The reported shutter speed information refers to the use of the mechanical shutter. Yet, some cameras only have an electronic shutter, while others have an electronic shutter in addition to a mechanical one. In fact, the RX100 V is one of those camera that have an additional electronic shutter, which makes completely silent shooting possible. However, this mode is less suitable for photographing moving objects (risk of rolling shutter) or shooting under artificial light sources (risk of flickering).

Both the HX80 and the RX100 V have zoom lenses built in. The HX80 has a 24-720mm f/3.5-6.4 optic and the RX100 V offers a 24-70mm f/1.8-2.8 (focal lengths in full frame equivalent terms). Hence, the HX80 and RX100 V provide the same view at the wide-angle end, but the RX100 V has less tele-photo reach at the long end. The RX100 V offers the faster maximum aperture.

Concerning the storage of imaging data, both the HX80 and the RX100 V write their files to SDXC or Memory Stick PRO Duo cards. Both cameras can use UHS-I cards, which provide for Ultra High Speed data transfer of up to 104 MB/s.

Connectivity comparison

For some imaging applications, the extent to which a camera can communicate with its environment can be an important aspect in the camera decision process. The table below provides an overview of the connectivity of the Sony Cyber-shot DSC-HX80 and Sony Cyber-shot DSC-RX100 V and, in particular, the interfaces the cameras (and selected comparators) provide for accessory control and data transfer.

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Input-Output Connections
  Camera
Model
Hotshoe
Port
Internal
Microphone
Internal
Speaker
Microphone
Port
Headphone
Port
HDMI
Port
USB
Port
WiFi
Support
NFC
Support
Bluetooth
Support
 
Sony HX80-stereomono--micro2.0YY-
 
Sony RX100 V-stereomono--micro2.0YY-
 
Canon G9 X Mark II-stereomono--micro2.0YYY
 
Canon SX730-stereomono--micro2.0YYY
 
Canon SX720-stereomono--micro2.0YY-
 
Canon SX710-stereomono--micro2.0YY-
 
Nikon W300-stereomono--micro2.0Y-Y
 
Sony RX100 VII-stereomonoY-micro2.0YYY
 
Sony RX100 VI-stereomono--micro2.0YYY
 
Sony WX800-stereomono--micro2.0YY-
 
Sony RX100 IV-stereomono--micro2.0YY-
 
Sony HX90V-stereomono--micro2.0YY-
 
Sony RX100 III-stereomono--micro2.0YY-
 
Sony RX100 IIYstereomono--micro2.0YY-
 
YI M1Ystereomono--micro2.0Y-Y

Both the HX80 and the RX100 V are recent models that are part of the current product line-up. The HX80 replaced the earlier Sony HX60, while the RX100 V followed on from the Sony RX100 IV. Further information on the two cameras (e.g. user guides, manuals), as well as related accessories, can be found on the official Sony website.

Review summary

So what conclusions can be drawn? Which of the two cameras – the Sony HX80 or the Sony RX100 V – has the upper hand? Is one clearly better than the other? A synthesis of the relative strong points of each of the models is listed below.


Reasons to prefer the Sony Cyber-shot DSC-HX80:

  • Maximized detail: Lacks an anti-alias filter to exploit the sensor's full resolution potential.
  • More tele-reach: Has a longer tele-lens for perspective compression and subject magnification.
  • Less heavy: Is lighter (by 54g or 18 percent) and hence easier to carry around.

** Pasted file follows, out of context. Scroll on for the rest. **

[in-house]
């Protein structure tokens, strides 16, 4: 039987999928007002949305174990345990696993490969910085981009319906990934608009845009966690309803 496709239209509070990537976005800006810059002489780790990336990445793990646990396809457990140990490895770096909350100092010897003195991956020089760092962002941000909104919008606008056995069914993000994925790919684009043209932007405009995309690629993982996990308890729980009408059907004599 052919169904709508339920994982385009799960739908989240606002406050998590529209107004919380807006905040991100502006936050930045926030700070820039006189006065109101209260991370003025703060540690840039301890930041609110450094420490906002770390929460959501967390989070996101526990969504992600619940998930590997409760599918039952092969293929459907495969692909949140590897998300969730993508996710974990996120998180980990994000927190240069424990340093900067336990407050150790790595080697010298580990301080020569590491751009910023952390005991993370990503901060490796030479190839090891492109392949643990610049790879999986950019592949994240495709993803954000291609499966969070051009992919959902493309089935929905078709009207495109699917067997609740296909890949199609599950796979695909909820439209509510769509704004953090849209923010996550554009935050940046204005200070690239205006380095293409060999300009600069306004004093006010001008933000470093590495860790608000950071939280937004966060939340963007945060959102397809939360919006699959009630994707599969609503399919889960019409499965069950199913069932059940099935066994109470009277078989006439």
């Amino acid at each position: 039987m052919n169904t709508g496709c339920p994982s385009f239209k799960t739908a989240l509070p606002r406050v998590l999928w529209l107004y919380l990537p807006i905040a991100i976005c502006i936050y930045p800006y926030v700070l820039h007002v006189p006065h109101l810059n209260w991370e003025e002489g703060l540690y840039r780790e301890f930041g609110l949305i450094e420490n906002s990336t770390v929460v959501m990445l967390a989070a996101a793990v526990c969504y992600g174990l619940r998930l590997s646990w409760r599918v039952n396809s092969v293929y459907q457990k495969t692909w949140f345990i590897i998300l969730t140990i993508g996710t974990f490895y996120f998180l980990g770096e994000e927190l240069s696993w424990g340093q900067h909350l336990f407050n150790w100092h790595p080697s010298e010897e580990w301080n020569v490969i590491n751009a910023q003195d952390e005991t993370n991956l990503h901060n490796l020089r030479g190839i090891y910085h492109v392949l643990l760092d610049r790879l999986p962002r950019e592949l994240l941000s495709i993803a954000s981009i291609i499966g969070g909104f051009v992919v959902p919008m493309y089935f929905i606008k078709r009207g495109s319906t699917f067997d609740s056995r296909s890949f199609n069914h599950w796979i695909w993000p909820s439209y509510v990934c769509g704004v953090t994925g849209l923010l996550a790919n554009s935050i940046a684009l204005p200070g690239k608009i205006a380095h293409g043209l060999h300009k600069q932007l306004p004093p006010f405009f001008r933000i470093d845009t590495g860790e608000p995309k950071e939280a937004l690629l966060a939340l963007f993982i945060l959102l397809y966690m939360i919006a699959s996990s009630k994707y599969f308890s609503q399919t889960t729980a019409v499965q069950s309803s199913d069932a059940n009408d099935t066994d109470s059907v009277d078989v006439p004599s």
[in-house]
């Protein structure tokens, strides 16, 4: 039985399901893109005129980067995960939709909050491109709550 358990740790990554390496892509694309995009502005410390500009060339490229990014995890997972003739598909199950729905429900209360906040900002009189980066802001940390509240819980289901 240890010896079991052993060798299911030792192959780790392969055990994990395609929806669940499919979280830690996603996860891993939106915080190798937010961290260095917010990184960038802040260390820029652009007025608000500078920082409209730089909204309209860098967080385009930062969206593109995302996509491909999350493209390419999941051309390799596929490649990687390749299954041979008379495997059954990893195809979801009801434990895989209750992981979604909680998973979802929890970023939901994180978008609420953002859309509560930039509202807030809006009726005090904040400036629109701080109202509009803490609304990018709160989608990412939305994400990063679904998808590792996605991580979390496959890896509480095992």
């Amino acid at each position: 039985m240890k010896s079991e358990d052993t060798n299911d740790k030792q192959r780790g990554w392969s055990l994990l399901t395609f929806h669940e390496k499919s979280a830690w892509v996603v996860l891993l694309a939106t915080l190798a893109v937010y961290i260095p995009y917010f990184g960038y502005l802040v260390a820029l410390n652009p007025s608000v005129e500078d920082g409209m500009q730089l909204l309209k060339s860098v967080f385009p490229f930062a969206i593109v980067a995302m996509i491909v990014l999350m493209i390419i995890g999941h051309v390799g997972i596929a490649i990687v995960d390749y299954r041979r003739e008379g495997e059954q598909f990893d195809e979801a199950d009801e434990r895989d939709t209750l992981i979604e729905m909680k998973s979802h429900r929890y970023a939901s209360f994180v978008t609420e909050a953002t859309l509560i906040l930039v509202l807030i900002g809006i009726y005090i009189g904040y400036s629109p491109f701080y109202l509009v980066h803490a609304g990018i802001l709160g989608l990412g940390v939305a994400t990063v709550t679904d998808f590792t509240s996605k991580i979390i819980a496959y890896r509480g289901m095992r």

• Longer lasting: Can take more shots (390 versus 220) on a single battery charge.
  • More affordable: Was introduced into a lower priced category (65 percent cheaper at launch).
  • More heavily discounted: Has been on the market for longer (launched in March 2016).


Arguments in favor of the Sony Cyber-shot DSC-RX100 V:

  • More detail: Has more megapixels (20 vs 18MP), which boosts linear resolution by 7%.
  • Better moiré control: Has an anti-alias filter to avoid artificial patterns to appear in images.
  • Better image quality: Is equipped with a larger and more technologically advanced sensor.
  • Richer colors: The sensor size advantage translates into images with better, more accurate colors.
  • More dynamic range: Larger sensor captures a wider spectrum of light and dark details.
  • Better low-light sensitivity: Larger sensor produces good images even in poorly lit environments.
  • Better video: Provides higher definition movie capture (4K/30p vs 1080/60p).
  • More detailed viewfinder: Has higher resolution electronic viewfinder (2359k vs 638k dots).
  • More detailed LCD: Has a higher resolution rear screen (1229k vs 922k dots).
  • Faster burst: Shoots at higher frequency (24 vs 10 flaps/sec) to capture the decisive moment.
  • Less disturbing: Has an electronic shutter option for completely silent shooting.
  • Better light gathering: Has a lens with a wider maximum aperture (f/1.8 vs f/3.5).
  • More modern: Was introduced somewhat (7 months) more recently.

If the count of relative strengths (bullet points above) is taken as a measure, the RX100 V is the clear winner of the contest (13 : 6 points). However, the relevance of individual strengths will vary across photographers, so that you might want to apply your own weighing scheme to the summary points when reflecting and deciding on a new camera. A professional wildlife photographer will view the differences between cameras in a way that diverges from the perspective of a family photog, and a person interested in architecture has distinct needs from a sports shooter. Hence, the decision which camera is best and worth buying is often a very personal one.

HX80 06:13 RX100 V

How about other alternatives? Do the specifications of the Sony HX80 and the Sony RX100 V place the cameras among the top in their class? Find out in the latest Best Superzoom Camera and Best Travel-Zoom Camera listings whether the two cameras rank among the cream of the crop.